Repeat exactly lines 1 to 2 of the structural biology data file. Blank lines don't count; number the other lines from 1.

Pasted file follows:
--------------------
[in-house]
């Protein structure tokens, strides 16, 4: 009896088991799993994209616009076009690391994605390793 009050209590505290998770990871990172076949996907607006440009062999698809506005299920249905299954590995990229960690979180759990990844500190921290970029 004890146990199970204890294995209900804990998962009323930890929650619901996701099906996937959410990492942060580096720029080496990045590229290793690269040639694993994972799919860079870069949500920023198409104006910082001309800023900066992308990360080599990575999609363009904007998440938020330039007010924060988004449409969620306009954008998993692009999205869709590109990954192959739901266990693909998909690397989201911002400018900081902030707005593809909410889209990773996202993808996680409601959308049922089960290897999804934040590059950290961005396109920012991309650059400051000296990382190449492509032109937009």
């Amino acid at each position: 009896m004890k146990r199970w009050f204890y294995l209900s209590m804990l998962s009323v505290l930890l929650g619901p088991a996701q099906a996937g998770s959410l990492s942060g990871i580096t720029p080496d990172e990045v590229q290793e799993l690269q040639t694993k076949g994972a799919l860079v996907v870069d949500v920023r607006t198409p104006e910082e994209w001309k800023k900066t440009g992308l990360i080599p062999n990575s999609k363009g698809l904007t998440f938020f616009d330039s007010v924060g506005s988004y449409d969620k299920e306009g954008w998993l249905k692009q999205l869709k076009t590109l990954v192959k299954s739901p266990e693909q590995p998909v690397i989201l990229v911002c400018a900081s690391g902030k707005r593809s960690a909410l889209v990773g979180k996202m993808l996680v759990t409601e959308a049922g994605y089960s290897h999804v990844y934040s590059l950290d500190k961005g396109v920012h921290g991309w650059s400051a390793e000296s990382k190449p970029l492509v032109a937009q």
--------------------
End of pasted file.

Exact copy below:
[in-house]
């Protein structure tokens, strides 16, 4: 009896088991799993994209616009076009690391994605390793 009050209590505290998770990871990172076949996907607006440009062999698809506005299920249905299954590995990229960690979180759990990844500190921290970029 004890146990199970204890294995209900804990998962009323930890929650619901996701099906996937959410990492942060580096720029080496990045590229290793690269040639694993994972799919860079870069949500920023198409104006910082001309800023900066992308990360080599990575999609363009904007998440938020330039007010924060988004449409969620306009954008998993692009999205869709590109990954192959739901266990693909998909690397989201911002400018900081902030707005593809909410889209990773996202993808996680409601959308049922089960290897999804934040590059950290961005396109920012991309650059400051000296990382190449492509032109937009």